ken jacobs

Cinema gurus: Ken Jacobs and more

Cinema gurus: Ken Jacobs and more

While reading an excellent article by Manohla Dargis in the New York Times about experimental filmmaker Ken Jacobs and his upcoming show in Los Angeles, I was struck by the fact that we take cinema for granted. Cinematic language has been developing at breakneck speed since Edison arrived on the scene, yet rarely do we acknowledge that we “speak” cinema, an ever evolving, ever changing complex language of shots and cuts. And it’s even more unusual these days to look at the material of cinema itself, the light and shadows, the grain of the celluloid (or pixels of the video image). That’s why filmmakers like Ken Jacobs, who have spent their life devoted to just that, slowing down the experience of cinema and embarking on penetrating explorations of the basic primary experience of it, are like film gurus. They remind us of the magic, the invention, the wonder of what has become at times over commercialized and mundane. One look at images coming from Ken Jacob’s Nervous Magic Lantern and as Dargis explained, we have no idea what we are watching…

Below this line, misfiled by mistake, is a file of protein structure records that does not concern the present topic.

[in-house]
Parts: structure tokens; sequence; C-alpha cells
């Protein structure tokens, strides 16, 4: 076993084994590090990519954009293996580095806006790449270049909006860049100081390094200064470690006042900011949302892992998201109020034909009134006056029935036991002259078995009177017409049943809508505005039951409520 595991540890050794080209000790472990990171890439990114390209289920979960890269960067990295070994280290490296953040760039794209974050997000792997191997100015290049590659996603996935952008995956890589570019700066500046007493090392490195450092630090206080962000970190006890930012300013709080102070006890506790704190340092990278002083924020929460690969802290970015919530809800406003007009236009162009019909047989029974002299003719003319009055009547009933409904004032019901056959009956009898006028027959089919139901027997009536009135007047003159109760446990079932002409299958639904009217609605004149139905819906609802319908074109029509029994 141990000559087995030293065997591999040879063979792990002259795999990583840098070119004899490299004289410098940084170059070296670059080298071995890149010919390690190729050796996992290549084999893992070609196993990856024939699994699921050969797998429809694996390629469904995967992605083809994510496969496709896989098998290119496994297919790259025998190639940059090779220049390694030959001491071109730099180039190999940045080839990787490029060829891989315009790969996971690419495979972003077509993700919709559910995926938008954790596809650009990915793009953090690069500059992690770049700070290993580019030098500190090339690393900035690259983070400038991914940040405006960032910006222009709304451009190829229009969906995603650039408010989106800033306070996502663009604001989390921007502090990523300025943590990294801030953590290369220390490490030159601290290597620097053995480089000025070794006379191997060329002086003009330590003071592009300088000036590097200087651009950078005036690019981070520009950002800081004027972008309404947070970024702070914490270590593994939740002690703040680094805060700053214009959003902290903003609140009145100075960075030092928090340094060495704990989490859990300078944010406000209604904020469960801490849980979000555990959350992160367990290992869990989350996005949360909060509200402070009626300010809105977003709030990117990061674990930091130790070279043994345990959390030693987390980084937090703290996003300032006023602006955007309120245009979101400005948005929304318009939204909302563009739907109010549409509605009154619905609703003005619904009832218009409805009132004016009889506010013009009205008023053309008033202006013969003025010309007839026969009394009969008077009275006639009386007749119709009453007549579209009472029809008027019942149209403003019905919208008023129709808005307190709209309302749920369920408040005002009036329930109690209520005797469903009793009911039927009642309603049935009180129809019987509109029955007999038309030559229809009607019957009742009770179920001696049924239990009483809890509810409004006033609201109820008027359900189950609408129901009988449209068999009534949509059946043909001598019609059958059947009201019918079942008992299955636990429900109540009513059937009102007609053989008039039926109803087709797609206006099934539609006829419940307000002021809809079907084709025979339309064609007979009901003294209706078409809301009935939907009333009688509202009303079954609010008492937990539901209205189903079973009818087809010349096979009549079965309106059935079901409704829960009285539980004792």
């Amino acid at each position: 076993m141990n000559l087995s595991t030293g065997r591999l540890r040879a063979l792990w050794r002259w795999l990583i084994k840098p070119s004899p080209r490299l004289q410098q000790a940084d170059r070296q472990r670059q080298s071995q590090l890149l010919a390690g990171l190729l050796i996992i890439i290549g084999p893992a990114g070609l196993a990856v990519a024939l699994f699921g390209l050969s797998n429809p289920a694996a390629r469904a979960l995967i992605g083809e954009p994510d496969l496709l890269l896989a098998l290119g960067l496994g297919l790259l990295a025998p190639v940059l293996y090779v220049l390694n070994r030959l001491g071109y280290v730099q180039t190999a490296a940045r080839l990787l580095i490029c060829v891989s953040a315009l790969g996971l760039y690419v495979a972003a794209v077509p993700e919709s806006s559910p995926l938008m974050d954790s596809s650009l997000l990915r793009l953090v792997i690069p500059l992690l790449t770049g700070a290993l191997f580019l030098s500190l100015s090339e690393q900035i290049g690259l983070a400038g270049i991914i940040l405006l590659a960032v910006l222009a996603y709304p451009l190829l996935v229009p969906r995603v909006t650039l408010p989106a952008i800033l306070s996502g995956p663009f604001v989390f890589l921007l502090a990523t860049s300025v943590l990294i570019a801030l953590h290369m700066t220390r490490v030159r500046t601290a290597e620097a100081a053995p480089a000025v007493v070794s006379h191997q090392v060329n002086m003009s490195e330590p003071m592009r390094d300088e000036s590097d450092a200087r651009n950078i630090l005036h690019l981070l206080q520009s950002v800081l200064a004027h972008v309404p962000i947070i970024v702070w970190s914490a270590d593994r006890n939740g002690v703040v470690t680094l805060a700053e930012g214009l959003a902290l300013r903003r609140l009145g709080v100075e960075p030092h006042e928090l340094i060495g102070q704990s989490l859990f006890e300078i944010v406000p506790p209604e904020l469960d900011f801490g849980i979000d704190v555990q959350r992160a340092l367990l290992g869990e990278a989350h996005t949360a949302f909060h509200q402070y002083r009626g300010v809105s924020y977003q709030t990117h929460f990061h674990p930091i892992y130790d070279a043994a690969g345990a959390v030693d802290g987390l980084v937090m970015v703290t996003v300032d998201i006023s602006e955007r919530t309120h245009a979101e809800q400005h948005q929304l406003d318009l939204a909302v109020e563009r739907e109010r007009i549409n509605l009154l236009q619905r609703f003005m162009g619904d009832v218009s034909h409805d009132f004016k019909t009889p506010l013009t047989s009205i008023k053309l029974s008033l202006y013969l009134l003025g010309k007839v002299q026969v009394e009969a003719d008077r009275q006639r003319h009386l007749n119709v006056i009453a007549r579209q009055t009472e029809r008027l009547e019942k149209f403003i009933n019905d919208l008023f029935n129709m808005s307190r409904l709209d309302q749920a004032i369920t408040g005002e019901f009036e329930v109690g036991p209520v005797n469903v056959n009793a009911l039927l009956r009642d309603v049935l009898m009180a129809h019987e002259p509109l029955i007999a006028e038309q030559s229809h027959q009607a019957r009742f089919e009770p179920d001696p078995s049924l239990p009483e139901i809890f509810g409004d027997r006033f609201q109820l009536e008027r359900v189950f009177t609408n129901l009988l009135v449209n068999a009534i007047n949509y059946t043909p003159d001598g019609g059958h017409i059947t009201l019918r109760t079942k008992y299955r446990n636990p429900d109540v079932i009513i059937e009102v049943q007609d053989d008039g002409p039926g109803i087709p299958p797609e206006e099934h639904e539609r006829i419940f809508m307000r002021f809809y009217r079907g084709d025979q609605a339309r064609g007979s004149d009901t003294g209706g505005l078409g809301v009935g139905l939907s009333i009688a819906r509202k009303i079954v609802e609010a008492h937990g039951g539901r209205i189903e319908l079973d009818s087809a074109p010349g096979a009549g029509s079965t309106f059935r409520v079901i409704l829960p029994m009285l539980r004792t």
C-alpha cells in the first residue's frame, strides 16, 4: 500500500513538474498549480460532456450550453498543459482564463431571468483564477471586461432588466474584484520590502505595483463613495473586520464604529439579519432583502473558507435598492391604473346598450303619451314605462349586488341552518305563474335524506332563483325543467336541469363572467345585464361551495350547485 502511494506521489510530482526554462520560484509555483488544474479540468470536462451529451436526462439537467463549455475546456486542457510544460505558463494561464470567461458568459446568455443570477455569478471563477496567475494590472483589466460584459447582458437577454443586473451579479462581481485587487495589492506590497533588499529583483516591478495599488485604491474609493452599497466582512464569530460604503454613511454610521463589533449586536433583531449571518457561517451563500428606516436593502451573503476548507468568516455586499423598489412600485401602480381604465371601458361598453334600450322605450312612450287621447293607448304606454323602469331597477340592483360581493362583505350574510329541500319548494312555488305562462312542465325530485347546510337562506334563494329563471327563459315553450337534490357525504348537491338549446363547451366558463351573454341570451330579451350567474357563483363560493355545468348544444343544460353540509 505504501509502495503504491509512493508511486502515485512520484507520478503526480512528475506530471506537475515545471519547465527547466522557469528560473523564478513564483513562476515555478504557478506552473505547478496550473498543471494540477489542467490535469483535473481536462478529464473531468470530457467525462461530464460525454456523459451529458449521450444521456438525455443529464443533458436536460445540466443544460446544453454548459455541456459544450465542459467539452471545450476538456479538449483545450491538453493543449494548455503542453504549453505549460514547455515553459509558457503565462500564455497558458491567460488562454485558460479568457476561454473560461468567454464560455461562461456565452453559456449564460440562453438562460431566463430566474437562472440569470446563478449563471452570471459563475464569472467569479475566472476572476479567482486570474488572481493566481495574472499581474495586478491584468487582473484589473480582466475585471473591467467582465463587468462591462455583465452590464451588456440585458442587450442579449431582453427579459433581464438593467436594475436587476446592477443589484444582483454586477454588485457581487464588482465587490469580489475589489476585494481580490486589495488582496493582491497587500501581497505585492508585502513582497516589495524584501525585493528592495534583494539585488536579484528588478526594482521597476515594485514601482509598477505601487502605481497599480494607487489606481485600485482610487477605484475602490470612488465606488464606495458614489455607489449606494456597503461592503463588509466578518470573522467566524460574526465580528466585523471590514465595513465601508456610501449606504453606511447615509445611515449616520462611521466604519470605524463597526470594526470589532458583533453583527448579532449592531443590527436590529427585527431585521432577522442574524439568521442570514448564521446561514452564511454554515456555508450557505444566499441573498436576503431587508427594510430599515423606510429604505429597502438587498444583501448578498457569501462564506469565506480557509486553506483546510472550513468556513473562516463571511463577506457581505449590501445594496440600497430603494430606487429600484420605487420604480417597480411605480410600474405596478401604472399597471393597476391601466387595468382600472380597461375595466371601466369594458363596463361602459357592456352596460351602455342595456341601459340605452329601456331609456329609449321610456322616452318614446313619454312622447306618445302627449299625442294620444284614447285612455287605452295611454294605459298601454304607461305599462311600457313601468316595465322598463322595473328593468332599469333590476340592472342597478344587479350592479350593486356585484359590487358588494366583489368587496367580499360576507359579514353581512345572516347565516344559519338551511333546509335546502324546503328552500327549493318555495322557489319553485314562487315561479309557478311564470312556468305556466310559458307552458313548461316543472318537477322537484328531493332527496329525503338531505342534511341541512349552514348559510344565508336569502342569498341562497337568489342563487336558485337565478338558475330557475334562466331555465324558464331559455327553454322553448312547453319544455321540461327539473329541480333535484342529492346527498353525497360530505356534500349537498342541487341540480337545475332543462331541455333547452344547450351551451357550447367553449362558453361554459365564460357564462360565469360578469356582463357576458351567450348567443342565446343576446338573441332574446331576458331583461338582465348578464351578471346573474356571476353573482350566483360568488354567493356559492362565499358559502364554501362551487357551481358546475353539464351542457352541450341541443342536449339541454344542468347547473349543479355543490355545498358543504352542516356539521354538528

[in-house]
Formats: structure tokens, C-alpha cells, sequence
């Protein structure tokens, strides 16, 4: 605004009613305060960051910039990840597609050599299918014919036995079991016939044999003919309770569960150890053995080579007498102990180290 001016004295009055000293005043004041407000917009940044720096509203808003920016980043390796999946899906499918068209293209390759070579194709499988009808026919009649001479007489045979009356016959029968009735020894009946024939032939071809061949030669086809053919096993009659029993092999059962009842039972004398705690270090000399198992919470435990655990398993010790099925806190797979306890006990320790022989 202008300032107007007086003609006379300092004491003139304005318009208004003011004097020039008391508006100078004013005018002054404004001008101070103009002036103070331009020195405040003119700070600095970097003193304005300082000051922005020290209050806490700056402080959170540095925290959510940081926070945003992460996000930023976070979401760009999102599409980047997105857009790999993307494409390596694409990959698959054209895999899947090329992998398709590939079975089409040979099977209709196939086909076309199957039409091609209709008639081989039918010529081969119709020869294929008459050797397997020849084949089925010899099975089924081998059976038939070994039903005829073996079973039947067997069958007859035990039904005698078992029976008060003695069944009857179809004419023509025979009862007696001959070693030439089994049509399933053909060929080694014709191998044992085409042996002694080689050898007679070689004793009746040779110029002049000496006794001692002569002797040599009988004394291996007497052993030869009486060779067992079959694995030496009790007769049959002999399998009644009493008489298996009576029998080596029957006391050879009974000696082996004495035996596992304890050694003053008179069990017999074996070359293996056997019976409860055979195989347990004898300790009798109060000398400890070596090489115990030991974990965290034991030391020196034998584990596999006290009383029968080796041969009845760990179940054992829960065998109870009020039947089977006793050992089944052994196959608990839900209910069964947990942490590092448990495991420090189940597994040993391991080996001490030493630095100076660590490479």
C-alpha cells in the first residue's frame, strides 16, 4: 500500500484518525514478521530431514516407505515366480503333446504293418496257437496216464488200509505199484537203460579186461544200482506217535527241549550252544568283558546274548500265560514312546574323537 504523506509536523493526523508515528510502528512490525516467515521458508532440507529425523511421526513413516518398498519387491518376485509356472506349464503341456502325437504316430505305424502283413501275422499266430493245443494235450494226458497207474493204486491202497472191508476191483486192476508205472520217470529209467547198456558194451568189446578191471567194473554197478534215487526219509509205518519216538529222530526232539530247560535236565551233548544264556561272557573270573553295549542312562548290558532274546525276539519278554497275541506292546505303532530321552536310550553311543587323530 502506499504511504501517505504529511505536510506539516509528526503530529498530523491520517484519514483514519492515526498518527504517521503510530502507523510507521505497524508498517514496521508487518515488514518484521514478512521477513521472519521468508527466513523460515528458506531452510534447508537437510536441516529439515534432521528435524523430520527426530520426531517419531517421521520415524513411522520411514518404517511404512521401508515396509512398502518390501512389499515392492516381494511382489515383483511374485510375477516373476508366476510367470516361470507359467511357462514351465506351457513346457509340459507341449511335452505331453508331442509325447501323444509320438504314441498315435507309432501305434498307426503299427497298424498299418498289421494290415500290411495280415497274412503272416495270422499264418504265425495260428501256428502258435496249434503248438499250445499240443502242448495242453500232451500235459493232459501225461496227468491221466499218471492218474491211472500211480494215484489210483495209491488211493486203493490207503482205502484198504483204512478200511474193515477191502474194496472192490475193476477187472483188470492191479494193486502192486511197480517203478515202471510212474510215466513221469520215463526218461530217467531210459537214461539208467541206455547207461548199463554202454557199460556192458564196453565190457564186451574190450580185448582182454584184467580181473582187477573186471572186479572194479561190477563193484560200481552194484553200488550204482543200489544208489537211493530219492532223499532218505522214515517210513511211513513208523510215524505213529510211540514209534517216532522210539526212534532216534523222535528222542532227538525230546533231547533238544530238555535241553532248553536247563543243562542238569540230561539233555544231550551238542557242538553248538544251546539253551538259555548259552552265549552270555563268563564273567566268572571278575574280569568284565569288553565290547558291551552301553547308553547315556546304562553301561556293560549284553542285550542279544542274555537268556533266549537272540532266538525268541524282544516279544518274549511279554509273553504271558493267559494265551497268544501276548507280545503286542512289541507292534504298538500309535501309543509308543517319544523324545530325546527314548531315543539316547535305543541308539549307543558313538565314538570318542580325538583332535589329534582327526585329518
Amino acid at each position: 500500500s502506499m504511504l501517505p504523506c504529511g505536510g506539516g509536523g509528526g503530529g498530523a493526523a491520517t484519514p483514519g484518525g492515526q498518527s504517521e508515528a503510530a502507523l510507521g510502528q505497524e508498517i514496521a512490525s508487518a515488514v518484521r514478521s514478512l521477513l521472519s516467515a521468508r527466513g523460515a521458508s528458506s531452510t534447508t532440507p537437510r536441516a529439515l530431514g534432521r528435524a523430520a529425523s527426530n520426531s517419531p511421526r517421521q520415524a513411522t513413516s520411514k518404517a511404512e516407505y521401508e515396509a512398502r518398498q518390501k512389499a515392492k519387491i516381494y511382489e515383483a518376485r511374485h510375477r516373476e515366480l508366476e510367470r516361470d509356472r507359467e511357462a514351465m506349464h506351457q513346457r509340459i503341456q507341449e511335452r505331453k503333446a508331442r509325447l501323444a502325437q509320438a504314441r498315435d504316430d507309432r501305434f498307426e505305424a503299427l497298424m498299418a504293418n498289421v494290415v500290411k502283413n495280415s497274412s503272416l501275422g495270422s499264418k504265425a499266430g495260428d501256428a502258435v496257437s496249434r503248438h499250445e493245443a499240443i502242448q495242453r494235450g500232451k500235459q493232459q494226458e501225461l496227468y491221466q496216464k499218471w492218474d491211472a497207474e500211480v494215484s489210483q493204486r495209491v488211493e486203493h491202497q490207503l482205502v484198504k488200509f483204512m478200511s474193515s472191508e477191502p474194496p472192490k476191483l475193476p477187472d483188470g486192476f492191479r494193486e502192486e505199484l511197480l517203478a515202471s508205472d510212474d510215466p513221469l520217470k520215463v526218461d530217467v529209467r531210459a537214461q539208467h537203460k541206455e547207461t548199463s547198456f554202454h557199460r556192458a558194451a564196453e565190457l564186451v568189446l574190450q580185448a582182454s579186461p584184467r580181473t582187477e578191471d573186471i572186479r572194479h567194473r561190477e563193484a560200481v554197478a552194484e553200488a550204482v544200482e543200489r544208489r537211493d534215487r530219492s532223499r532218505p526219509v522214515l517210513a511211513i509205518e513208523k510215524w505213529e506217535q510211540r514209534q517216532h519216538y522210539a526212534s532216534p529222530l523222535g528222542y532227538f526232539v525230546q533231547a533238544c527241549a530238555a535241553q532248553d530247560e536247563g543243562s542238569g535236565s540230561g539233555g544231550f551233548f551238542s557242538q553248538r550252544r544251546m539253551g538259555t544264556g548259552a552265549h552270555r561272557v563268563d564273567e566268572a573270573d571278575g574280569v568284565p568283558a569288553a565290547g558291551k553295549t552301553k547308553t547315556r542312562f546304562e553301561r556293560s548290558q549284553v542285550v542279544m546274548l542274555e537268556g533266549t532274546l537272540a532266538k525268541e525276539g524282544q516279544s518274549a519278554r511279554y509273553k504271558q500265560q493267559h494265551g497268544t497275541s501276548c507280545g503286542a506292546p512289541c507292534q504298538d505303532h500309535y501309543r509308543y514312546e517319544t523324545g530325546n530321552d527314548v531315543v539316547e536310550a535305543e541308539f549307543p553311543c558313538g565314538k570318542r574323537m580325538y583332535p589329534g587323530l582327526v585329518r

New American Realism?

New American Realism?

While many acquisition execs, journalists, and film goers were often confused by what to make of the tangled mess of films at this year’s Sundance Festival, New York Times critic Manohla Dargis seems to have already named this year as a movement. In “New American Realism Emerges Amid Grousing and Hummers [www.nytimes.com],” Dargis identifies a certain perspective that permeates the better films this year: